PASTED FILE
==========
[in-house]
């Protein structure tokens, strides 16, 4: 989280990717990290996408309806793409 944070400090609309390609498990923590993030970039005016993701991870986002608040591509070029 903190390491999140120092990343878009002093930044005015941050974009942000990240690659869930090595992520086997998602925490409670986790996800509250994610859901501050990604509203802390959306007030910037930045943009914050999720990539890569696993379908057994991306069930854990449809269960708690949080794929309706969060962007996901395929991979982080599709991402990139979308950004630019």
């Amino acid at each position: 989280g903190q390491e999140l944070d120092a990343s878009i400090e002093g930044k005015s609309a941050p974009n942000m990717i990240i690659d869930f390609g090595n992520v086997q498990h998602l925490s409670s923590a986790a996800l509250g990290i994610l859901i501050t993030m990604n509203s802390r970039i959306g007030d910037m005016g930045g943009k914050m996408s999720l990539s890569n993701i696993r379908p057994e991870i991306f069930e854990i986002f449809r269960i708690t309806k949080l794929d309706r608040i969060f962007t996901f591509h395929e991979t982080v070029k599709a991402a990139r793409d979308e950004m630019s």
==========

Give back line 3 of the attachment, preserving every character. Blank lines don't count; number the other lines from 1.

């Amino acid at each position: 989280g903190q390491e999140l944070d120092a990343s878009i400090e002093g930044k005015s609309a941050p974009n942000m990717i990240i690659d869930f390609g090595n992520v086997q498990h998602l925490s409670s923590a986790a996800l509250g990290i994610l859901i501050t993030m990604n509203s802390r970039i959306g007030d910037m005016g930045g943009k914050m996408s999720l990539s890569n993701i696993r379908p057994e991870i991306f069930e854990i986002f449809r269960i708690t309806k949080l794929d309706r608040i969060f962007t996901f591509h395929e991979t982080v070029k599709a991402a990139r793409d979308e950004m630019s």